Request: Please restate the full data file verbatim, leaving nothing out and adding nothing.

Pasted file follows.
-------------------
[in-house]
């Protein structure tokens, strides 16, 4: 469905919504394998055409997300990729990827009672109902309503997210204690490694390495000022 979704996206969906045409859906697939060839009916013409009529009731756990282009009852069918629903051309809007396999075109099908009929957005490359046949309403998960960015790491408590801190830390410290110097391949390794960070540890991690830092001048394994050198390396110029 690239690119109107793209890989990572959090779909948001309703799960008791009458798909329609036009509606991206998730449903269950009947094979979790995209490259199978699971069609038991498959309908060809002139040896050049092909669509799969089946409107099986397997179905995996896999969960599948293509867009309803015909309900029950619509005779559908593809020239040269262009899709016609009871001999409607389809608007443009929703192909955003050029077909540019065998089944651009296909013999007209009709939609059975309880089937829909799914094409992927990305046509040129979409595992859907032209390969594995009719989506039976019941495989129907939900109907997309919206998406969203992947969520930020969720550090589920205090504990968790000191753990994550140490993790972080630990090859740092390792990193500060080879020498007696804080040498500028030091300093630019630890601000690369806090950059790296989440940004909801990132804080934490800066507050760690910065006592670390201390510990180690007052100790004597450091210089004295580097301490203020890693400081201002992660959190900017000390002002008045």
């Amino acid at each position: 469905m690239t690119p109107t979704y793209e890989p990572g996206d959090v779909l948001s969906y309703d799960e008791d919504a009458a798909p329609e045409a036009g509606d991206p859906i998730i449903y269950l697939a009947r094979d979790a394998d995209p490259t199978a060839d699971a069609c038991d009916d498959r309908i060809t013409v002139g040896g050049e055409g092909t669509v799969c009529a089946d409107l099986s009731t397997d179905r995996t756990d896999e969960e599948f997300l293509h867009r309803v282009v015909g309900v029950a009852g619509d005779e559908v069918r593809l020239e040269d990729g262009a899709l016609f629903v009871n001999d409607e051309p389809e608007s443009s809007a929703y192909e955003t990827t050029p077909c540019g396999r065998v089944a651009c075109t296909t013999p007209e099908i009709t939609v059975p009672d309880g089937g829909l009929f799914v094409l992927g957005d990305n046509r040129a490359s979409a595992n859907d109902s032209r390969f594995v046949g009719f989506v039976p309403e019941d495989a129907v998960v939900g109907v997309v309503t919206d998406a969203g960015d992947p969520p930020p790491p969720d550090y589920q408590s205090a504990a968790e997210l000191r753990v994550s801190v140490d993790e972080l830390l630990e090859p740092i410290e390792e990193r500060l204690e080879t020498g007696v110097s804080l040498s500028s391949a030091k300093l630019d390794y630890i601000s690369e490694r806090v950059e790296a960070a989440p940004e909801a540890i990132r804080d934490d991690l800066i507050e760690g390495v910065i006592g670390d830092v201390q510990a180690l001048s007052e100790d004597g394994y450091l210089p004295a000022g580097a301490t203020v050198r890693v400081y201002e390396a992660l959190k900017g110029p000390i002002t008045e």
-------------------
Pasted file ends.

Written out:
[in-house]
């Protein structure tokens, strides 16, 4: 469905919504394998055409997300990729990827009672109902309503997210204690490694390495000022 979704996206969906045409859906697939060839009916013409009529009731756990282009009852069918629903051309809007396999075109099908009929957005490359046949309403998960960015790491408590801190830390410290110097391949390794960070540890991690830092001048394994050198390396110029 690239690119109107793209890989990572959090779909948001309703799960008791009458798909329609036009509606991206998730449903269950009947094979979790995209490259199978699971069609038991498959309908060809002139040896050049092909669509799969089946409107099986397997179905995996896999969960599948293509867009309803015909309900029950619509005779559908593809020239040269262009899709016609009871001999409607389809608007443009929703192909955003050029077909540019065998089944651009296909013999007209009709939609059975309880089937829909799914094409992927990305046509040129979409595992859907032209390969594995009719989506039976019941495989129907939900109907997309919206998406969203992947969520930020969720550090589920205090504990968790000191753990994550140490993790972080630990090859740092390792990193500060080879020498007696804080040498500028030091300093630019630890601000690369806090950059790296989440940004909801990132804080934490800066507050760690910065006592670390201390510990180690007052100790004597450091210089004295580097301490203020890693400081201002992660959190900017000390002002008045």
């Amino acid at each position: 469905m690239t690119p109107t979704y793209e890989p990572g996206d959090v779909l948001s969906y309703d799960e008791d919504a009458a798909p329609e045409a036009g509606d991206p859906i998730i449903y269950l697939a009947r094979d979790a394998d995209p490259t199978a060839d699971a069609c038991d009916d498959r309908i060809t013409v002139g040896g050049e055409g092909t669509v799969c009529a089946d409107l099986s009731t397997d179905r995996t756990d896999e969960e599948f997300l293509h867009r309803v282009v015909g309900v029950a009852g619509d005779e559908v069918r593809l020239e040269d990729g262009a899709l016609f629903v009871n001999d409607e051309p389809e608007s443009s809007a929703y192909e955003t990827t050029p077909c540019g396999r065998v089944a651009c075109t296909t013999p007209e099908i009709t939609v059975p009672d309880g089937g829909l009929f799914v094409l992927g957005d990305n046509r040129a490359s979409a595992n859907d109902s032209r390969f594995v046949g009719f989506v039976p309403e019941d495989a129907v998960v939900g109907v997309v309503t919206d998406a969203g960015d992947p969520p930020p790491p969720d550090y589920q408590s205090a504990a968790e997210l000191r753990v994550s801190v140490d993790e972080l830390l630990e090859p740092i410290e390792e990193r500060l204690e080879t020498g007696v110097s804080l040498s500028s391949a030091k300093l630019d390794y630890i601000s690369e490694r806090v950059e790296a960070a989440p940004e909801a540890i990132r804080d934490d991690l800066i507050e760690g390495v910065i006592g670390d830092v201390q510990a180690l001048s007052e100790d004597g394994y450091l210089p004295a000022g580097a301490t203020v050198r890693v400081y201002e390396a992660l959190k900017g110029p000390i002002t008045e």